Video: Friday, 6 February 2015
It’s possible to have conflicting goals such as wanting to be sustainable, but taking the car to work to get there more quickly and be more productive – this is how pursuing one goal can interfere with others. New research by Ioannis Evangelidis of Rotterdam School of Management, Erasmus University (RSM) and co-authors Jordan Etkin (Duke University) and Jennifer Aaker (Stanford University), shows interfering goals make customers feel time-constraint. Therefore, they appreciate time-saving products and services more – and are more willing to spend money to save time.
Why do people feel so pressed for time? Evangelidis’ research reveals this leads back to peoples’ daily goals which often conflict with each other – another example is wanting to pay the cheapest price for high quality products. And although wants and desires might not be conflicting, they often become conflicting in the minds of consumers, causing stress and anxiety. Perceived conflict between goals makes consumers feel they have less time, thus making what little available time they have seem more valuable.
This also applies to businesses and consumers. Evangelidis advocates considering time factors when businesses are marketing products that have the potential to cause goal conflict or have already caused goal conflict. Consumers appreciate time-saving products and services more highly when they see their goals as conflicting, for example, they are willing to pay extra for fast shipment of a bargain bought from a web shop, and household appliances that have an option for faster cycles – like washing machines and dryers – become more important to customers who experience goal conflict.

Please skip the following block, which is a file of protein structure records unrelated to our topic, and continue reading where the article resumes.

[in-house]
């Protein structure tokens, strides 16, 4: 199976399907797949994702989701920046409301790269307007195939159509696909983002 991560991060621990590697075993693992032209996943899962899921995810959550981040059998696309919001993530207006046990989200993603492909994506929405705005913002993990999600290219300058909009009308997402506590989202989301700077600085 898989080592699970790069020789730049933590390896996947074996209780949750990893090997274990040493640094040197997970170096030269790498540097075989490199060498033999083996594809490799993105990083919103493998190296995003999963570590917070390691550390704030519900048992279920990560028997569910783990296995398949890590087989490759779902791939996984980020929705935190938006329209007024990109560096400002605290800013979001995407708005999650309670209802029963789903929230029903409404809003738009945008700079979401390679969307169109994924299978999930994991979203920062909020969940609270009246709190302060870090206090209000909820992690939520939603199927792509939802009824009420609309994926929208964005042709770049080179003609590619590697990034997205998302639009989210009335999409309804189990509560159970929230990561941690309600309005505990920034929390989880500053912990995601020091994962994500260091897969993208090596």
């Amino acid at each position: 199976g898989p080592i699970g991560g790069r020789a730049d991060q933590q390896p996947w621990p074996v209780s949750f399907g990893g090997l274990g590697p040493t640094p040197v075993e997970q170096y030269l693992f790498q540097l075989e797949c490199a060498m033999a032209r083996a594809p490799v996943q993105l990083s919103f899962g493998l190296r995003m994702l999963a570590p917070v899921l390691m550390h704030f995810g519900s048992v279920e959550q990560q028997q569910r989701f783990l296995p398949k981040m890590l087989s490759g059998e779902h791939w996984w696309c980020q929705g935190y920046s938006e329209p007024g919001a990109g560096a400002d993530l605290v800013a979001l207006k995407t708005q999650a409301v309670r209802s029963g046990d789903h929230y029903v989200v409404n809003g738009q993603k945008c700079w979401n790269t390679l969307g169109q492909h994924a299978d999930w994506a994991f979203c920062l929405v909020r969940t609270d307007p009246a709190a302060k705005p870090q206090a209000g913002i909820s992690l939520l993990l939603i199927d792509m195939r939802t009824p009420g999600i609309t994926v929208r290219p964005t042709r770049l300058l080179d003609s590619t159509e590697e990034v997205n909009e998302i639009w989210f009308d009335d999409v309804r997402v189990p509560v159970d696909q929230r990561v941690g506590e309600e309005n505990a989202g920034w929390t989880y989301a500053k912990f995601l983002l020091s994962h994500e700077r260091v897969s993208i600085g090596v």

Evangelidis, Etkin and Aaker want to urge consumers to keep in mind that goals in themselves don’t conflict; they are only perceived as conflicting. Taking slow breaths and employing self-motivating techniques can diminish the feeling of having conflicting goals.
On the other hand, marketeers can use this time factor to their advantage. If customers have to choose, that choice will require goal-related tradeoffs. Customers will value not having to wait for their purchase so an option offering fast shipment for a fee is likely to be taken up. “Make sure to offer a fast delivery option,” advises Evangelidis, “they will be willing to pay for it.”
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